South Korean lawmakers of the biggest Minjoo Party on Tuesday raised voice against the deployment of the U.S. Terminal High Altitude Area Defense (THAAD) missile defense system in their territory, calling for a resolution through dialogue and negotiations.
A discussion session was hosted by the People's Solidarity for Democracy and Peace, an association composed of 22 Minjoo Party lawmakers, to find alternative to the planned THAAD installation, to which Seoul and Washington agreed in July last year.
On March 6, two mobile launchers and other first elements of THAAD were delivered to an unknown U.S. military base in South Korea. One THAAD battery is comprised of six mobile launchers, 48 interceptors, an AN/TPY-2 radar, and the fire and control unit.
“Just one month is left before a presidential election. It was very deplorable for acting president and defense chief to press ahead with the THAAD deployment, an issue which is extremely crucial to people,” said Rep. Sul Hoon of the Minjoo Party who leads the association.
The lawmaker noted that the THAAD deployment indicates South Korea becoming part of the U.S. missile defense (MD) networking in the region, demanding such a significant issue influencing the country's security be ratified in the parliament.
Prime Minister Hwang Kyo-ahn has served as an interim president since a bill to impeach former President Park Geun-hye was passed in the National Assembly in December.
Park was removed from office on March 10 in the historic ruling of the constitutional court, but the acting leader pushed for the THAAD deployment by allowing the first elements of the U.S. missile shield to be delivered to the country.
During the session, local experts said the THAAD installation would worsen South Korea's relations with China and Russia. It would lead to difficulties for South Korea to denuclearize the Korean Peninsula and look for cooperation from the two countries in the eventual reunification with the Democratic People's Republic of Korea (DPRK).
They said the deployment decision was hurriedly made without any parliamentary and public discussions and also without any close consultations with neighboring countries, increasing the diplomatic burden for next president.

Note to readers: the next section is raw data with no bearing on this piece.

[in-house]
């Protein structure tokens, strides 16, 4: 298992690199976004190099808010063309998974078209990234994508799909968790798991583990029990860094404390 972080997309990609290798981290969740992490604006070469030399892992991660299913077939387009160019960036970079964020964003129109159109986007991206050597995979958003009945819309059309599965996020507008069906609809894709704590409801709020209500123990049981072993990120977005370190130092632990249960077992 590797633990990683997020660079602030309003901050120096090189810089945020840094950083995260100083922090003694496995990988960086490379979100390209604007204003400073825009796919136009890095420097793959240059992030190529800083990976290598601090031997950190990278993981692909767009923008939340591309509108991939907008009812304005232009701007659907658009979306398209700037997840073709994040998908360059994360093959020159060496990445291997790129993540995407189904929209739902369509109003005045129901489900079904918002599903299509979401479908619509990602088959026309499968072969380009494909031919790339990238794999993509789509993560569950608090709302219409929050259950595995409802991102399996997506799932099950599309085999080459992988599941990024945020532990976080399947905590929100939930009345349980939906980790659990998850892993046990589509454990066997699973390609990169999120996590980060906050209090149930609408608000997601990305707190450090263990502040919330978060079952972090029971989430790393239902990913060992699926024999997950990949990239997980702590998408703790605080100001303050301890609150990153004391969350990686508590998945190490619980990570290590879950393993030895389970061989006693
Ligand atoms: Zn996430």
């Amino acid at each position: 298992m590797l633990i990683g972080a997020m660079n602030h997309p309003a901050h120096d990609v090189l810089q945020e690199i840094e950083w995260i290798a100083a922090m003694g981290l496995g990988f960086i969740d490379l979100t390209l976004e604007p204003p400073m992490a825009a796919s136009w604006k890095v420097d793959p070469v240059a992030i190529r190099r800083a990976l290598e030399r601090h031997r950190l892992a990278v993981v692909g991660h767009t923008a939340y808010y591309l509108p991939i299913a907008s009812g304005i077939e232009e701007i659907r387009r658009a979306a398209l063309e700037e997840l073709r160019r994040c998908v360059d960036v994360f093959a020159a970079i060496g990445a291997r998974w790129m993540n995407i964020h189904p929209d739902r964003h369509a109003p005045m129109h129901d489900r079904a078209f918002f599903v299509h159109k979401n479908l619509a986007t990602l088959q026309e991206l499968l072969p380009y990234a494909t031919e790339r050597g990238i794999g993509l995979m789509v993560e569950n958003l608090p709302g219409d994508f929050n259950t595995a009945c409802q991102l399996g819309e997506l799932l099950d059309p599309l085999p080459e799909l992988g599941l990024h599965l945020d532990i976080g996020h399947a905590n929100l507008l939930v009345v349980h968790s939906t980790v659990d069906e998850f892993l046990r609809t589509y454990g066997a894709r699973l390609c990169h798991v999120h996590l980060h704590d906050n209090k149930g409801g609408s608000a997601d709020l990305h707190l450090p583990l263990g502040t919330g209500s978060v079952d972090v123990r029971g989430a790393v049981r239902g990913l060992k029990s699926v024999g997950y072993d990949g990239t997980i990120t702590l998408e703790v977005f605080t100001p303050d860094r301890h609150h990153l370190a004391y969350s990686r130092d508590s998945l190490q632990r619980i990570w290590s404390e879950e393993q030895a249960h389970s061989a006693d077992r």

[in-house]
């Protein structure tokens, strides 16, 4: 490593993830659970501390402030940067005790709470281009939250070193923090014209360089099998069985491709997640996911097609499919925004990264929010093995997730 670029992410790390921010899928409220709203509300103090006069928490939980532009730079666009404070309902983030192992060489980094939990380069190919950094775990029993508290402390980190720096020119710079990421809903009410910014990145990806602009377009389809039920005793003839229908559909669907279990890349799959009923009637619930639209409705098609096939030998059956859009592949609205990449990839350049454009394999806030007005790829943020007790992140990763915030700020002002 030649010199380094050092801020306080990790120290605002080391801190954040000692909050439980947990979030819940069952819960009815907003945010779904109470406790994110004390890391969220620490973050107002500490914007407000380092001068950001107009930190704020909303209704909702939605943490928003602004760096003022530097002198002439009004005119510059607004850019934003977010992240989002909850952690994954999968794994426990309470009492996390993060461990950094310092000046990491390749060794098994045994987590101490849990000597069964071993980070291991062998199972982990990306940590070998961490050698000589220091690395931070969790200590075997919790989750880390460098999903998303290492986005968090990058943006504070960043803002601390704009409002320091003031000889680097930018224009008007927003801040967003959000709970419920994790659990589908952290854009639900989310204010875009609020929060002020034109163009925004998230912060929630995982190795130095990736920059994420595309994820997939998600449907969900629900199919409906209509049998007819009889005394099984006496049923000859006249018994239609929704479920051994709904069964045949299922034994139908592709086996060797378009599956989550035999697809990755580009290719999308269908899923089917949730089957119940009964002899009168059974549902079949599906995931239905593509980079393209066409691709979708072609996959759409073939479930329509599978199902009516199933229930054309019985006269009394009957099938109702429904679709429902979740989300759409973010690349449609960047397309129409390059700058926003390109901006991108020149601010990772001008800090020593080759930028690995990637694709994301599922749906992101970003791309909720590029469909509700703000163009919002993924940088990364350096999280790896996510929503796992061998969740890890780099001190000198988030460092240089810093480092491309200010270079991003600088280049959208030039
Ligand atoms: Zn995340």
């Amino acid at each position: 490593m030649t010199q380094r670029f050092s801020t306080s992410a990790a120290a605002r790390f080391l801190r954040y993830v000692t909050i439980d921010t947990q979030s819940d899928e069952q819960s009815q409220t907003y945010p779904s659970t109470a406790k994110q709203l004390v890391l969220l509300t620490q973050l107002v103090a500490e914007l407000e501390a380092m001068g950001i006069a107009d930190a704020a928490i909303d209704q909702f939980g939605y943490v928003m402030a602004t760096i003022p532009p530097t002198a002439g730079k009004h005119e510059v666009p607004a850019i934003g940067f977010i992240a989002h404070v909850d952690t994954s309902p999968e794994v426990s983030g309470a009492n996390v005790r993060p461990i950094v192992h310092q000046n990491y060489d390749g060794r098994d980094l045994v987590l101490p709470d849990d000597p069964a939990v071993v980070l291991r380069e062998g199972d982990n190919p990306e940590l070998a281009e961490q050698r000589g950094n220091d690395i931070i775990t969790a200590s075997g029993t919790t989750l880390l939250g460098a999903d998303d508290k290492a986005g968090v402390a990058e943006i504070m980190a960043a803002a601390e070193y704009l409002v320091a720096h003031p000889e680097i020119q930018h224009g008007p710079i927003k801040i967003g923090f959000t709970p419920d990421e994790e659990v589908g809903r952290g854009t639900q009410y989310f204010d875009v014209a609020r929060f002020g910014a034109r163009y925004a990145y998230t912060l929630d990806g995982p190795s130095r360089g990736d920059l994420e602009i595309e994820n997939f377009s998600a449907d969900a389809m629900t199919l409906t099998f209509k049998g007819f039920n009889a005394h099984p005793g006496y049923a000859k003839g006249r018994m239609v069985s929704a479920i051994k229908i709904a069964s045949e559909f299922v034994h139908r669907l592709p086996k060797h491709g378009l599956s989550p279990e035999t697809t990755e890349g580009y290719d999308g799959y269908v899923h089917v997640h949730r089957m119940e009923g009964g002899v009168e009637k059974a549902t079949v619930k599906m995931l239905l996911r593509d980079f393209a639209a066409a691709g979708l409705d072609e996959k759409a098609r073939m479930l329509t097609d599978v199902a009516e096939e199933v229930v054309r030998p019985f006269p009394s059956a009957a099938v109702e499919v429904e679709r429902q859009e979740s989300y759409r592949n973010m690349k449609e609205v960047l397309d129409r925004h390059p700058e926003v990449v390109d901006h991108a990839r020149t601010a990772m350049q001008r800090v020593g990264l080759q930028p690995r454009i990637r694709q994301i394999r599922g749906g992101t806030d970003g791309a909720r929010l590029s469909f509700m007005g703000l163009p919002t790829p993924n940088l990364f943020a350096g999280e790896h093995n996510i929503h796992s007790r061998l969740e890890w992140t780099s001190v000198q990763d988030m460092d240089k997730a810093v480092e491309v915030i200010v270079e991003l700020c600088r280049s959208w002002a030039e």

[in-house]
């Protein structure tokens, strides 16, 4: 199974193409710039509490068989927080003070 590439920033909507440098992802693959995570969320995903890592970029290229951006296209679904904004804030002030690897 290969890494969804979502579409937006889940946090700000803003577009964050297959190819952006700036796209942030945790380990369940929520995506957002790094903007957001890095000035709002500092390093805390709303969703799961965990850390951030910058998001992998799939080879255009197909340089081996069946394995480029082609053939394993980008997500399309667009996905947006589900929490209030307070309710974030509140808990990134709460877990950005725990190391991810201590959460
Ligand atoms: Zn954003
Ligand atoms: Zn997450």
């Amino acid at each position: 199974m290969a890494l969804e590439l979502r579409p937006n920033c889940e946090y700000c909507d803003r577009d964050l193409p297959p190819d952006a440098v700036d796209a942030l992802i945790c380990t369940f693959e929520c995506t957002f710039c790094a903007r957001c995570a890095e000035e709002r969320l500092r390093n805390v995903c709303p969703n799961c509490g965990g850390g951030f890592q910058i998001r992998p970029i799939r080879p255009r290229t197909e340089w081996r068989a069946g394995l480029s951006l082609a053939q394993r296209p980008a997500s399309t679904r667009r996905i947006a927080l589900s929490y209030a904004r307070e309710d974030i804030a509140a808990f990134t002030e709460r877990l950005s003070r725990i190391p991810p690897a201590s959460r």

An early presidential election is scheduled for May 9. Moon Jae-in of the Minjoo Party and Ahn Cheol-soo of the center-right People's Party are having a close race in recent presidential polls.
Regional countries, including China and Russia, have strongly opposed the THAAD deployment in South Korea as it breaks regional strategic balance and damages security interests of the two countries.
To resolve the THAAD issue, the main panelist proposed to the next South Korean government taking the lead in talking the DPRK into freezing its nuclear and missile developments first. Then, Seoul can discuss a gradual lifting of sanctions on Pyongyang with China and the United States to achieve the ultimate goal of the denuclearization on the peninsula.
Cheong Seong-chang, director of unification strategy studies program at the private Sejong Institute, depicted the approach as the re-internalization of the Korean Peninsula issues in which two Koreas take the initiative to resolve the peninsula's nuclear issue.
Cheong recommended the next South Korean president to hold summit talks with top DPRK leader Kim Jong Un to agree on the immediate stop of Pyongyang's nuclear and ballistic missile tests in exchange for the resumption of the Kaesong Industrial Complex in the DPRK's border town as well as the restart of tours to the DPRK's Mount Kumgang resort.
If the agreement is reached, China and the United States can agree on the partial lifting of sanctions on the DPRK. In that case, there would be no need to deploy THAAD in South Korean soil.
Cheong said the DPRK's nuclear capability had advanced significantly in comparison to the one in 2006 when the country carried out its first nuclear test, and that the advanced capability would have made the U.S. think of it as a real threat to its security.
As a few more nuclear and missiles tests can lead the DPRK to own nuclear-tipped missiles capable of striking the U.S. mainland, it would be urgent to stop any further advancement in the DPRK's nuclear and missile capabilities, the senior researcher added.